Maurine H. Beasley. First Ladies and the Press: The Unfinished Partnership of the Media Age. Evanston: Northwestern University Press, 2005. xxi + 335 pp. $22.95 (paper), ISBN 978-0-8101-2312-0.
Reviewed by Karen Dearlove (McMaster University)
Published on Jhistory (January, 2008)
First Ladies and the Press
From the pages of women's magazines to the covers of drugstore magazines and features on television news and entertainment programs, the media treats coverage of the first lady as separate from the doings within the White House's corridors of power. Why does the news media fail to take the coverage of the first lady seriously and how do the media portrayals of the first lady as "the single most visible symbol of American womanhood" (p. xix) relate to broader questions concerning gender roles and the expectations of women in American society? These issues form the basis of First Ladies and the Press: The Unfinished Partnership of the Media Age, written by Maureen Beasley for Northwestern University's Visions of the American Press series. Beasley has written several pioneering works assessing women and the media and she is uniquely qualified to tackle this ambitious work, that investigates the interactions between individual first ladies and the press from Martha Washington to Laura Bush. First Ladies and the Press builds and expands on several of the themes and ideas explored in Beasley's earlier works.
Beasley opens her book with a brief discussion of Eleanor Roosevelt, and the first chapter is devoted to Roosevelt's groundbreaking relationship with the press. For Beasley, this is familiar territory as Eleanor Roosevelt has been the subject of some of her other works, most notably Eleanor Roosevelt and the Media (1987). Roosevelt is a fitting first lady to begin with because she established an active relationship with the press through the innovative introduction of all-women press conferences, her widely syndicated column "My Day," and a variety of other media activities. While the topics of her press conferences and newspaper column generally "reflected news deemed suitable for women's and society pages" (p.11), Roosevelt challenged traditional ideas of the role of first ladies and women in general through her public pronouncements concerning issues like her support for the right of married women to work. Roosevelt elevated the stature of the first lady to that of a worthy public figure and source of news. Indeed, Beasley argues that placing Roosevelt at the beginning of the book is justified because she defines the discussion of the first ladies who preceded her and changed the expectations of the first ladies who followed her.
The other chapters proceed chronologically from Martha Washington to Laura Bush. Beasley says Washington was "expected to fulfill the ceremonial role performed by royalty in European courts yet personify the simply dignity appropriate for a republican form of government" (p. 27). Beasley's discussions of the early first ladies--from Martha Washington to Lou Henry Hoover-- in the second chapter, offers only brief glimpses of media relations. Yet it is evident how first ladies who cultivated a relationship with the press--Julia Tyler, Florence Harding, and Grace Coolidge, in particular--were generally rewarded with positive receptions in the press. She also shows how first ladies like Abigail Adams and Edith Wilson, who appeared to overstep their supportive role of wife, were attacked in the press for intruding into the realm of power and politics, and for exercising influence over their husbands (p. 31). The third chapter begins with brief discussions of Bess Truman and Mamie Eisenhower, who, according to Beasley, "offered no challenge to journalistic conventions that confined women to stereotypical activities" (p. 61), like those of traditional wives and mothers. Beasley situates these women firmly in the context of mid-century American society, as representations of "Middle America," and as prototypes of the suburban housewife.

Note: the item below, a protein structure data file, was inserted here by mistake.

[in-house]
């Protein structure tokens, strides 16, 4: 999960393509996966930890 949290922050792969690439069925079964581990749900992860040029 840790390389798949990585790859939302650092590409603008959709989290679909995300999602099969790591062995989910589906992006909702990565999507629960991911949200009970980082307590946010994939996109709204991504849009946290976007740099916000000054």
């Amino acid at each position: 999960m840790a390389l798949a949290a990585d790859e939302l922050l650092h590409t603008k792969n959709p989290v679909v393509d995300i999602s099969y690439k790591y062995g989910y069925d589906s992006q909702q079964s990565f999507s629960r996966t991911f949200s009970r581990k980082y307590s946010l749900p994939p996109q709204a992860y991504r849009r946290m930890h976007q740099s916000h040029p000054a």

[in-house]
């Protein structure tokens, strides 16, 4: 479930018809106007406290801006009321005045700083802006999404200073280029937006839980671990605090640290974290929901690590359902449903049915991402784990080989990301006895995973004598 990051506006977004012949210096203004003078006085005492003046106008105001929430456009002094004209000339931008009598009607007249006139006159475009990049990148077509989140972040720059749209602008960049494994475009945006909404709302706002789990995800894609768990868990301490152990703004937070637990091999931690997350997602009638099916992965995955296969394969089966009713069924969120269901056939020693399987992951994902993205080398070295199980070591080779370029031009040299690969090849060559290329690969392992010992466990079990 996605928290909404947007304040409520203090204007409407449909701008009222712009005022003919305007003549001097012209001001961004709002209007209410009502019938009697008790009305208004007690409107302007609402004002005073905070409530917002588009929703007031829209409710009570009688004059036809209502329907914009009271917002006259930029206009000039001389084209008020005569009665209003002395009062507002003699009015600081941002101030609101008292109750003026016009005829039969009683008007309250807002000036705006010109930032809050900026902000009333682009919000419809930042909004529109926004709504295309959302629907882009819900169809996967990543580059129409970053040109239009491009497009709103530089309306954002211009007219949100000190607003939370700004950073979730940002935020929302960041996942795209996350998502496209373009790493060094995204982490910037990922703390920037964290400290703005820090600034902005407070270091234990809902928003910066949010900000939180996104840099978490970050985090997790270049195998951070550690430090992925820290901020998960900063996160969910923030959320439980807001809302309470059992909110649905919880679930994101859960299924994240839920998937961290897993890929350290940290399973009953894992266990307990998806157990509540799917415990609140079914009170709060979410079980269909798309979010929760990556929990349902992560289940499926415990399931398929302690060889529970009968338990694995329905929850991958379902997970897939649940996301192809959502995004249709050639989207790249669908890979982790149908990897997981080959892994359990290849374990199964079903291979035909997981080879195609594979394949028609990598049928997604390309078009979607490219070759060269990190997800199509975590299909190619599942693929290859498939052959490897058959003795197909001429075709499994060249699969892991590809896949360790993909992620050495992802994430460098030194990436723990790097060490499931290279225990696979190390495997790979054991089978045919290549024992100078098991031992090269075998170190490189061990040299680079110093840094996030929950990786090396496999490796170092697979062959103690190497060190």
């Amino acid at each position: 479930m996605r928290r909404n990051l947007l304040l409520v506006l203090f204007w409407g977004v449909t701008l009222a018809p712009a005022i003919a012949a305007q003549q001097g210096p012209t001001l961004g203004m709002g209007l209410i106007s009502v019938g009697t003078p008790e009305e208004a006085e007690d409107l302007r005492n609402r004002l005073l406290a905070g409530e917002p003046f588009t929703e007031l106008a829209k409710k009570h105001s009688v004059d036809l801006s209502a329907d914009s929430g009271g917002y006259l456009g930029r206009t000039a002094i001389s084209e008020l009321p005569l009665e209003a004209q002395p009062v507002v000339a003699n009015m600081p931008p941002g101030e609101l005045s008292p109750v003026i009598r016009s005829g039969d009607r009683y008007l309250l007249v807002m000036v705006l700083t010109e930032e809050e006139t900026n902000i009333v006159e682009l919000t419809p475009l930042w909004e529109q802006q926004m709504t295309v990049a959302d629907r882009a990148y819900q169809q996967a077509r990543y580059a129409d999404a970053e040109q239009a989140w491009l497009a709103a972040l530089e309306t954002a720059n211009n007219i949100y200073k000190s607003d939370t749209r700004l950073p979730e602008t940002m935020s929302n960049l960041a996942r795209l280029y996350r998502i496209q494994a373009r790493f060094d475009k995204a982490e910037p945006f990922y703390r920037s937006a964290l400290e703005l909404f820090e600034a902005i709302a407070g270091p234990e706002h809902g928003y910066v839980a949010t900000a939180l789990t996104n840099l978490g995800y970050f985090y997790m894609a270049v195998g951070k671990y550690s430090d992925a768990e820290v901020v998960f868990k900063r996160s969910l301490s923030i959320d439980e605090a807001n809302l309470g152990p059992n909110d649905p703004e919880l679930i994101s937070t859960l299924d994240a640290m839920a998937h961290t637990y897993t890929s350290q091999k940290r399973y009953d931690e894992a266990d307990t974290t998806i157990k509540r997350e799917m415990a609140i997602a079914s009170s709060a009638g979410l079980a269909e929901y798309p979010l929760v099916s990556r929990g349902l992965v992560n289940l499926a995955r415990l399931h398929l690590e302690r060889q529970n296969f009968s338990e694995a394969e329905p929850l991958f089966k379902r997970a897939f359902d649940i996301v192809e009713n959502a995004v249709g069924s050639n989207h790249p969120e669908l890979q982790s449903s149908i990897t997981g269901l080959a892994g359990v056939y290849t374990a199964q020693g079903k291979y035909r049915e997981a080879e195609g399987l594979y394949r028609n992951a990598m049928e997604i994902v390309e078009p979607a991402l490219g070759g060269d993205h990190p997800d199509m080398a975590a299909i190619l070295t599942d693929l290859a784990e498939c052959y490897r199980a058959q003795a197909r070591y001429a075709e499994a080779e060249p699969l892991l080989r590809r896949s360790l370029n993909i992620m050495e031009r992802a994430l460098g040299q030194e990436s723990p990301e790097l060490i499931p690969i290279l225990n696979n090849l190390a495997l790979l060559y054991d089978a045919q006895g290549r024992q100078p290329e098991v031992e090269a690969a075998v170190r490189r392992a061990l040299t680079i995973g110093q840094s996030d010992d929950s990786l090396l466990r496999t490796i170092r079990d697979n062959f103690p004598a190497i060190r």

Jackie Kennedy's move into the White House coincided with the rise of color television specials, and that new medium suited the stylish and elegant first lady. In Beasley words: "Television projected style, if not substance, and the Kennedys excelled in style" (p. 76). Lady Bird Johnson and Pat Nixon are the subjects of the fourth chapter. According to Beasley, both Johnson and Nixon had long experienced the expectations of political wives and fulfilled those as first ladies by remaining "safely within the realm of activities deemed suitable for genteel women" (p. 90). Betty Ford and Rosalynn Carter served as first ladies when the issue of equal rights for women came to national prominence, and both, in their roles as first ladies, used their media influence as a platform to promote equal rights legislation and other feminist causes. Ford's activities garnered her praise from the media. Beasley argues that Ford, who admired Eleanor Roosevelt, "stood out as the most significant feminist first lady between Eleanor Roosevelt and Hillary Rodham Clinton" (p. 138). In contrast, Carter's close relationship to her husband, generally described in the media as a confidential adviser and political partner, prompted mixed reviews and even accusations that she overstepped her bounds as first lady. Nancy Reagan and Barbara Bush are discussed in the sixth chapter in the context of image-making and the media.